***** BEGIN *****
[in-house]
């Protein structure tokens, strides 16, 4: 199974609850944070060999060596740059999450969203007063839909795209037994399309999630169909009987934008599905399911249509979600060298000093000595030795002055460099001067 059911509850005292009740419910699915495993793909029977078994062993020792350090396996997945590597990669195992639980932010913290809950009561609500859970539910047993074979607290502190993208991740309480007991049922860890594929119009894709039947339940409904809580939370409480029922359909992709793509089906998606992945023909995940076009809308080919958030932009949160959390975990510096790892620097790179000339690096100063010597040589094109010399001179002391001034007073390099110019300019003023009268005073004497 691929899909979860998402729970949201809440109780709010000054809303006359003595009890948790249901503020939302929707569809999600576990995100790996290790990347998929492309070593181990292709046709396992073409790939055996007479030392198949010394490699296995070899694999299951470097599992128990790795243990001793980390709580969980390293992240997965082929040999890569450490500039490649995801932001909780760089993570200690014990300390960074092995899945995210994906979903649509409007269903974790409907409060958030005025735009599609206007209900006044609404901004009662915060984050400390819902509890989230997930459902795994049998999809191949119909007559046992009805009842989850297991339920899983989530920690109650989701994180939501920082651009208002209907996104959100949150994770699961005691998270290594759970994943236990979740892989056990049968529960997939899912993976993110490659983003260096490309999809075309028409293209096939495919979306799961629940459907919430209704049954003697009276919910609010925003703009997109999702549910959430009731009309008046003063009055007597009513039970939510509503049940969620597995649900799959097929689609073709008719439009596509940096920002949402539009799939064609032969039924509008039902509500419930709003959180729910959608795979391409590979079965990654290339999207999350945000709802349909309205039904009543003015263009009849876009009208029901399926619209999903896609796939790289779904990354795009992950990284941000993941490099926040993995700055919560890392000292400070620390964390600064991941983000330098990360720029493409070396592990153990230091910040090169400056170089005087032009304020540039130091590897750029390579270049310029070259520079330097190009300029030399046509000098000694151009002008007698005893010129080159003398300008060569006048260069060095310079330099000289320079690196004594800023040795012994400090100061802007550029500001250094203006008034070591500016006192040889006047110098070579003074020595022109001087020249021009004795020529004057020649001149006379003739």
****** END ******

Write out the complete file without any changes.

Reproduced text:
[in-house]
């Protein structure tokens, strides 16, 4: 199974609850944070060999060596740059999450969203007063839909795209037994399309999630169909009987934008599905399911249509979600060298000093000595030795002055460099001067 059911509850005292009740419910699915495993793909029977078994062993020792350090396996997945590597990669195992639980932010913290809950009561609500859970539910047993074979607290502190993208991740309480007991049922860890594929119009894709039947339940409904809580939370409480029922359909992709793509089906998606992945023909995940076009809308080919958030932009949160959390975990510096790892620097790179000339690096100063010597040589094109010399001179002391001034007073390099110019300019003023009268005073004497 691929899909979860998402729970949201809440109780709010000054809303006359003595009890948790249901503020939302929707569809999600576990995100790996290790990347998929492309070593181990292709046709396992073409790939055996007479030392198949010394490699296995070899694999299951470097599992128990790795243990001793980390709580969980390293992240997965082929040999890569450490500039490649995801932001909780760089993570200690014990300390960074092995899945995210994906979903649509409007269903974790409907409060958030005025735009599609206007209900006044609404901004009662915060984050400390819902509890989230997930459902795994049998999809191949119909007559046992009805009842989850297991339920899983989530920690109650989701994180939501920082651009208002209907996104959100949150994770699961005691998270290594759970994943236990979740892989056990049968529960997939899912993976993110490659983003260096490309999809075309028409293209096939495919979306799961629940459907919430209704049954003697009276919910609010925003703009997109999702549910959430009731009309008046003063009055007597009513039970939510509503049940969620597995649900799959097929689609073709008719439009596509940096920002949402539009799939064609032969039924509008039902509500419930709003959180729910959608795979391409590979079965990654290339999207999350945000709802349909309205039904009543003015263009009849876009009208029901399926619209999903896609796939790289779904990354795009992950990284941000993941490099926040993995700055919560890392000292400070620390964390600064991941983000330098990360720029493409070396592990153990230091910040090169400056170089005087032009304020540039130091590897750029390579270049310029070259520079330097190009300029030399046509000098000694151009002008007698005893010129080159003398300008060569006048260069060095310079330099000289320079690196004594800023040795012994400090100061802007550029500001250094203006008034070591500016006192040889006047110098070579003074020595022109001087020249021009004795020529004057020649001149006379003739």